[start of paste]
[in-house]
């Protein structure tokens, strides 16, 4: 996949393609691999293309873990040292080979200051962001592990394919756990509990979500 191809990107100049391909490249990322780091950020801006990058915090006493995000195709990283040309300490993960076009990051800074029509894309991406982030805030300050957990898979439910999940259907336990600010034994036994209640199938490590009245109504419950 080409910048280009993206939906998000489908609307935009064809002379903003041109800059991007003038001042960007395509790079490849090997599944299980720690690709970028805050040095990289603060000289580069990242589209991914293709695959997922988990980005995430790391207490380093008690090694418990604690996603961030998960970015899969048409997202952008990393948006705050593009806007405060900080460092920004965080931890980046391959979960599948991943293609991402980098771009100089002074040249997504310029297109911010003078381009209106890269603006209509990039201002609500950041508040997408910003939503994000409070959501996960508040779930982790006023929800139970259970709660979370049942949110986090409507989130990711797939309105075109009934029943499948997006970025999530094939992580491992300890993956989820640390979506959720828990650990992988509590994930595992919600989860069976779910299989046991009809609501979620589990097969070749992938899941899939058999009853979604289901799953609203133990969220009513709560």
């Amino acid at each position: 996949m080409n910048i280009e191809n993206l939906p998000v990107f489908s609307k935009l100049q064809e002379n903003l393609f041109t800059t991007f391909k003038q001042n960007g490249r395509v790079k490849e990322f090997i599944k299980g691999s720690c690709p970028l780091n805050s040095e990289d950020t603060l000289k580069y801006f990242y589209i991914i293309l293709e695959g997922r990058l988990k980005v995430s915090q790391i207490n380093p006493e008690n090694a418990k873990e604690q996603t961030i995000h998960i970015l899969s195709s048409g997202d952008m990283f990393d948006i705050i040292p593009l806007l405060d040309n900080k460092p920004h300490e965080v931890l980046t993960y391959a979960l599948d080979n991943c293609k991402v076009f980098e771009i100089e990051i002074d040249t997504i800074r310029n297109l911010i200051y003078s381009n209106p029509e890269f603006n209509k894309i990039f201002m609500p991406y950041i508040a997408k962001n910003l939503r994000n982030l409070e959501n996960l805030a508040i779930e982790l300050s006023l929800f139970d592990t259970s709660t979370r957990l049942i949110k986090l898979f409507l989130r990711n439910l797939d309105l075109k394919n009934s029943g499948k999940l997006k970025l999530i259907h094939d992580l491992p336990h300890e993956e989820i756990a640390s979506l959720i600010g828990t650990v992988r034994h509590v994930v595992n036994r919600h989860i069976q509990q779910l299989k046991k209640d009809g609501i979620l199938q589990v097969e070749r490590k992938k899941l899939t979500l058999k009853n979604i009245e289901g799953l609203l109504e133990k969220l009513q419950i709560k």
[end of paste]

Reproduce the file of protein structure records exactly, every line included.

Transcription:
[in-house]
């Protein structure tokens, strides 16, 4: 996949393609691999293309873990040292080979200051962001592990394919756990509990979500 191809990107100049391909490249990322780091950020801006990058915090006493995000195709990283040309300490993960076009990051800074029509894309991406982030805030300050957990898979439910999940259907336990600010034994036994209640199938490590009245109504419950 080409910048280009993206939906998000489908609307935009064809002379903003041109800059991007003038001042960007395509790079490849090997599944299980720690690709970028805050040095990289603060000289580069990242589209991914293709695959997922988990980005995430790391207490380093008690090694418990604690996603961030998960970015899969048409997202952008990393948006705050593009806007405060900080460092920004965080931890980046391959979960599948991943293609991402980098771009100089002074040249997504310029297109911010003078381009209106890269603006209509990039201002609500950041508040997408910003939503994000409070959501996960508040779930982790006023929800139970259970709660979370049942949110986090409507989130990711797939309105075109009934029943499948997006970025999530094939992580491992300890993956989820640390979506959720828990650990992988509590994930595992919600989860069976779910299989046991009809609501979620589990097969070749992938899941899939058999009853979604289901799953609203133990969220009513709560």
């Amino acid at each position: 996949m080409n910048i280009e191809n993206l939906p998000v990107f489908s609307k935009l100049q064809e002379n903003l393609f041109t800059t991007f391909k003038q001042n960007g490249r395509v790079k490849e990322f090997i599944k299980g691999s720690c690709p970028l780091n805050s040095e990289d950020t603060l000289k580069y801006f990242y589209i991914i293309l293709e695959g997922r990058l988990k980005v995430s915090q790391i207490n380093p006493e008690n090694a418990k873990e604690q996603t961030i995000h998960i970015l899969s195709s048409g997202d952008m990283f990393d948006i705050i040292p593009l806007l405060d040309n900080k460092p920004h300490e965080v931890l980046t993960y391959a979960l599948d080979n991943c293609k991402v076009f980098e771009i100089e990051i002074d040249t997504i800074r310029n297109l911010i200051y003078s381009n209106p029509e890269f603006n209509k894309i990039f201002m609500p991406y950041i508040a997408k962001n910003l939503r994000n982030l409070e959501n996960l805030a508040i779930e982790l300050s006023l929800f139970d592990t259970s709660t979370r957990l049942i949110k986090l898979f409507l989130r990711n439910l797939d309105l075109k394919n009934s029943g499948k999940l997006k970025l999530i259907h094939d992580l491992p336990h300890e993956e989820i756990a640390s979506l959720i600010g828990t650990v992988r034994h509590v994930v595992n036994r919600h989860i069976q509990q779910l299989k046991k209640d009809g609501i979620l199938q589990v097969e070749r490590k992938k899941l899939t979500l058999k009853n979604i009245e289901g799953l609203l109504e133990k969220l009513q419950i709560k």